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Chapter 28


Towards sunset the fair itself became quiescent. It was the hour
for the dancing to begin. At one side of the village of tents a
space had been roped off. Acetylene lamps, hung round it on
posts, cast a piercing white light. In one corner sat the band,
and, obedient to its scraping and blowing, two or three hundred
dancers trampled across the dry ground, wearing away the grass
with their booted feet. Round this patch of all but daylight,
alive with motion and noise, the night seemed preternaturally
dark. Bars of light reached out into it, and every now and then
a lonely figure or a couple of lovers, interlaced, would cross
the bright shaft, flashing for a moment into visible existence,
to disappear again as quickly and surprisingly as they had come.

Denis stood by the entrance of the enclosure, watching the
swaying, shuffling crowd. The slow vortex brought the couples
round and round again before him, as though he were passing them
in review. There was Priscilla, still wearing her queenly toque,
still encouraging the villagers--this time by dancing with one of
the tenant farmers. There was Lord Moleyn, who had stayed on to
the disorganised, passoverish meal that took the place of dinner
on this festal day; he one-stepped shamblingly, his bent knees
more precariously wobbly than ever, with a terrified village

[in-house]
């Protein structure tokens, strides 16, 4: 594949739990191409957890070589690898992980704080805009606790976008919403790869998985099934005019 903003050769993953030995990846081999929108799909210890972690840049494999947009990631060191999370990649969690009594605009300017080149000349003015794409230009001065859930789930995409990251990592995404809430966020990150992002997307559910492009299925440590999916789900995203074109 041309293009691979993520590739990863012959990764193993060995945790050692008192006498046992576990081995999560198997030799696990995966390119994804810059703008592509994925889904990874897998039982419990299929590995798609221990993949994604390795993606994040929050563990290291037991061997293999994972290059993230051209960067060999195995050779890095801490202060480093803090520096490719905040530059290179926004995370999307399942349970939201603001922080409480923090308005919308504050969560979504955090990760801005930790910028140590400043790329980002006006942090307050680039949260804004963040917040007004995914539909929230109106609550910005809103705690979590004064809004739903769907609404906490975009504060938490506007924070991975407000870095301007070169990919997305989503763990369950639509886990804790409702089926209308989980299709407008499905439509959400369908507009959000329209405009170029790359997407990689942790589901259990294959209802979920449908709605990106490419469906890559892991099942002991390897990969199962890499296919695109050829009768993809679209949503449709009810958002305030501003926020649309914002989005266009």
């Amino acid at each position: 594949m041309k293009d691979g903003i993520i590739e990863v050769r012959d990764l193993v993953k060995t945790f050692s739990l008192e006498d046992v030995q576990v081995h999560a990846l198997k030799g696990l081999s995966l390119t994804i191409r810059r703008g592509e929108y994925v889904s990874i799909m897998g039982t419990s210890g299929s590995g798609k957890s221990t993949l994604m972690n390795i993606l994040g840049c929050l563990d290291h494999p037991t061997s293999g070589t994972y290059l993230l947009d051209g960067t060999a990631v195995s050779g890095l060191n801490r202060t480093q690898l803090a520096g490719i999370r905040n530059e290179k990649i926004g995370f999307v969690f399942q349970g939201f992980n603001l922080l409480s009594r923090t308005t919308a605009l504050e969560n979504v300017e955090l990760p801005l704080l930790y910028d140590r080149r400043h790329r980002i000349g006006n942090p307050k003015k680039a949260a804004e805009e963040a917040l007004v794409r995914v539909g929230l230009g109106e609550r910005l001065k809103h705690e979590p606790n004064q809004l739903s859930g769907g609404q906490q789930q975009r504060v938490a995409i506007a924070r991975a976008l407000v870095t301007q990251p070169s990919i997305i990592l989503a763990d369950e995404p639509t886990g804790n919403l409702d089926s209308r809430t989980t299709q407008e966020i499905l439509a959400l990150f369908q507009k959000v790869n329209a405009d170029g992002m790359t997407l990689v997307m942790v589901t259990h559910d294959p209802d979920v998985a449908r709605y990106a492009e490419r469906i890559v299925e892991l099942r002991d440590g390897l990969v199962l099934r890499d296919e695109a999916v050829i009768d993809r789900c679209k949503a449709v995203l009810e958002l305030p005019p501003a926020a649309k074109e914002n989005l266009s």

beauty. Mr. Scogan trotted round with another. Mary was in the
embrace of a young farmer of heroic proportions; she was looking
up at him, talking, as Denis could see, very seriously. What
about? he wondered. The Malthusian League, perhaps. Seated in
the corner among the band, Jenny was performing wonders of
virtuosity upon the drums. Her eyes shone, she smiled to
herself. A whole subterranean life seemed to be expressing
itself in those loud rat-tats, those long rolls and flourishes of
drumming. Looking at her, Denis ruefully remembered the red
notebook; he wondered what sort of a figure he was cutting now.
But the sight of Anne and Gombauld swimming past--Anne with her
eyes almost shut and sleeping, as it were, on the sustaining
wings of movement and music--dissipated these preoccupations.
Male and female created He them...There they were, Anne and
Gombauld, and a hundred couples more--all stepping harmoniously
together to the old tune of Male and Female created He them. But
Denis sat apart; he alone lacked his complementary opposite.
They were all coupled but he; all but he...

Somebody touched him on the shoulder and he looked up. It was
Henry Wimbush.

"I never showed you our oaken drainpipes," he said. "Some of the
ones we dug up are lying quite close to here. Would you like to
come and see them?"

Denis got up, and they walked off together into the darkness.
The music grew fainter behind them. Some of the higher notes
faded out altogether. Jenny's drumming and the steady sawing of
the bass throbbed on, tuneless and meaningless in their ears.
Henry Wimbush halted.

"Here we are," he said, and, taking an electric torch out of his
pocket, he cast a dim beam over two or three blackened sections
of tree trunk, scooped out into the semblance of pipes, which